In your browser type in ‘skew chisel’ and there will be numerous ‘how to…’ videos. In fact, it would appear that there are as many ways of ‘how to…’ as there are people prepared to submit videos, and not surprisingly they are all different. After watching a few of them, I found one that closely agreed with my understanding of the tool and how it can be used to best advantage. You can find it at: The author and I share some of the same frustrations: what was essentially a simple and functional tool has evolved in ways that can often limit its versatility. However, watch the video and make your own decisions. 

Using the convex bevel skew to make some incisions, followed by planing cuts

Refinining the surface with planing cuts to create a smooth cylinder

Fashioning a tool handle using the skew chisel

A closeup of the cutting edge making a planing cut on the timber

The partially shaped handle with a clean finish straight off the tool

The finished handle fitted to the new convex ground skew blade ready for use

Sharpening and grinding
When I entered the field of machine woodworking in the mid-1940s the shaping, sharpening and grinding of moulding cutters was done free-hand. Toolrests and jigs did not exist at my place of work. Later as a lecturer, my students were instructed and encouraged into the techniques and skills for the free-hand grinding of cutters. Later still, I had a sharpening service trading with the woodworking and metal engineering industries, so I can claim a certain expertise on the subject of grinding and sharpening tools.  There is, as yet, no acceptable definition for the sharpness of a cutting edge. Take two extremes; a razor blade is very sharp with a small sharpness angle, a scraper as used on a lathe is sharp with a very high angle, perhaps 90° sharpness. Abrasives are small grit-like particles irregular in shape with many sharp
corners; it is the sharp corners that do the cutting, whether you are sanding wood or grinding metal.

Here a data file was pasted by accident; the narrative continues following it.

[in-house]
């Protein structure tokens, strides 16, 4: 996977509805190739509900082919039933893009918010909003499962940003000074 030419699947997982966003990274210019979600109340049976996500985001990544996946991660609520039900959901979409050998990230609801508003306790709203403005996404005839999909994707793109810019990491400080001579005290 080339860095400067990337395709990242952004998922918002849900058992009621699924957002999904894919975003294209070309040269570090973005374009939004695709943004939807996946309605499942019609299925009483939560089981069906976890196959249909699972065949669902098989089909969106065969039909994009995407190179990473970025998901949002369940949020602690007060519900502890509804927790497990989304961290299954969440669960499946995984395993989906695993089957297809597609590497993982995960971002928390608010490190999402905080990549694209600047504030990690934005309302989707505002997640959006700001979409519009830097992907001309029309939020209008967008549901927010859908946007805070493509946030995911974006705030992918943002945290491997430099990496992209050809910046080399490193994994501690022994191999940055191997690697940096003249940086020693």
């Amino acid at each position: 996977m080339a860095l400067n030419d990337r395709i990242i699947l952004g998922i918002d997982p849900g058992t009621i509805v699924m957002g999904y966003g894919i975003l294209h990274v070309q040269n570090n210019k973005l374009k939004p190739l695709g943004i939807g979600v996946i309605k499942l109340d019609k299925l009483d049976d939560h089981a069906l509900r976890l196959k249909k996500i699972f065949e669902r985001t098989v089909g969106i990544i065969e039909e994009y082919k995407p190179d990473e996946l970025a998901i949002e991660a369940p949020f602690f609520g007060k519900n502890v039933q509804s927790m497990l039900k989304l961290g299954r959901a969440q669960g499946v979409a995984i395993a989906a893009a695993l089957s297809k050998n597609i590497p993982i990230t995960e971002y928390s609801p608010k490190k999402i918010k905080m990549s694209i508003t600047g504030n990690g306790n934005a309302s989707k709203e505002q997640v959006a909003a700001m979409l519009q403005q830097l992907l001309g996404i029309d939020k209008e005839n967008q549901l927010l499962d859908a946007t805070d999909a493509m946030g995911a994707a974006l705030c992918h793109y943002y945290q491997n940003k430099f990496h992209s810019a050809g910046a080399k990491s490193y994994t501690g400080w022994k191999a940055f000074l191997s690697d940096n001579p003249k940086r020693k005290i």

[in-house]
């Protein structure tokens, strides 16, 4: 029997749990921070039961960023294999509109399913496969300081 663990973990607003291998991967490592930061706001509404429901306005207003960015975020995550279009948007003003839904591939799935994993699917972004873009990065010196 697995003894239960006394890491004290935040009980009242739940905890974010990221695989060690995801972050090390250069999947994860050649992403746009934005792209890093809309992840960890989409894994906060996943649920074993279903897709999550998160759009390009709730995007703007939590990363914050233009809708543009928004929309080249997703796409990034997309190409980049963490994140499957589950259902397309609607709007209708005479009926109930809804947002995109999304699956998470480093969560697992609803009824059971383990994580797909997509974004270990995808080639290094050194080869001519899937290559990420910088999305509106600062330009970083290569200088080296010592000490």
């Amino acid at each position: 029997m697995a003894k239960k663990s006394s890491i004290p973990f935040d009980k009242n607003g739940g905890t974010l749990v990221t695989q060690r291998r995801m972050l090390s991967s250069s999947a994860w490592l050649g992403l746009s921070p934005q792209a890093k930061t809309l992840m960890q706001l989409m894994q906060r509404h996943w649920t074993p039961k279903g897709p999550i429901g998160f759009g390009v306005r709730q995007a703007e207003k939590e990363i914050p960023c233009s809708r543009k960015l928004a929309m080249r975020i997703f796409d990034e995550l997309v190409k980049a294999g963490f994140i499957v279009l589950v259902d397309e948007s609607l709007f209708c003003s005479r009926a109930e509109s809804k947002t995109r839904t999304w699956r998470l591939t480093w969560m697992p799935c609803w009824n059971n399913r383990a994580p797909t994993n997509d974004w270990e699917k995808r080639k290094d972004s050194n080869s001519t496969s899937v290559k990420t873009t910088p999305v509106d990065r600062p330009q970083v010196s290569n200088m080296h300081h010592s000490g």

The finish from using an abrasive will be that of a ploughed field, the grit will produce furrows – even after honing. The magnified cutting edge images show the cutting edge is still relatively coarse.
All abrasives will create a ploughed field effect; finer grits will generate finer furrows and hence a smoother surface, but the cutting edge will be a series of points that feel sharp and cut satisfactorily for the required circumstances. Grinding using a larger/coarser grit will mean fewer but larger points that will fracture and break more easily and the edge will become blunt quicker. Conversely, a smaller/finer grit will form many smaller points that are less likely to fracture, resulting with the edge staying sharp longer.
A cutting edge is the line of intersection of two surfaces, the finer the finish on these surfaces, the better the edge, even so, the edge will end in a small radius. A smaller radius will produce a thinner shaving, which could be used as a measure of sharpness. It is possible to improve a cutting edge by smoothing out the furrows generated by the abrasive, using a leather strop in conjunction with a micro fine polishing compound.

The ploughed-field effect from sharpening

The ground cutting edge magnified 25 times, showing the furrowed surface

Honed cutting edge magnified 25 times, to show a cleaner less deeply furrowed cutting edge

A cutting edge is the line of intersection of two surfaces, which is in effect a micro radius

Magnified cutting edge on a convex ground bevel skew

Magnified cutting edge on a standard ground skew chisel

I am reliably informed that the convex grinding of cutting edges has been around for many years – possibly centuries due to sharpening of tools being undertaken by honing more than grinding. I also understand that and many turners use such a grind today.
The angle of deflection for the shavings of a convex ground chisel is small, compared to the larger deflection of the shavings from the proprietary ground chisel. I find that a larger deflection means a greater force will be applied to the chisel.
It is worth noting that there will be no detectable difference between the two sharpness angles when finishing cuts are being made, but where heavy shaping cuts are being completed, for instance turning
a table leg, then the chisel with the smaller sharpness angle will perform the best.


Leave A Reply

This site uses Akismet to reduce spam. Learn how your comment data is processed.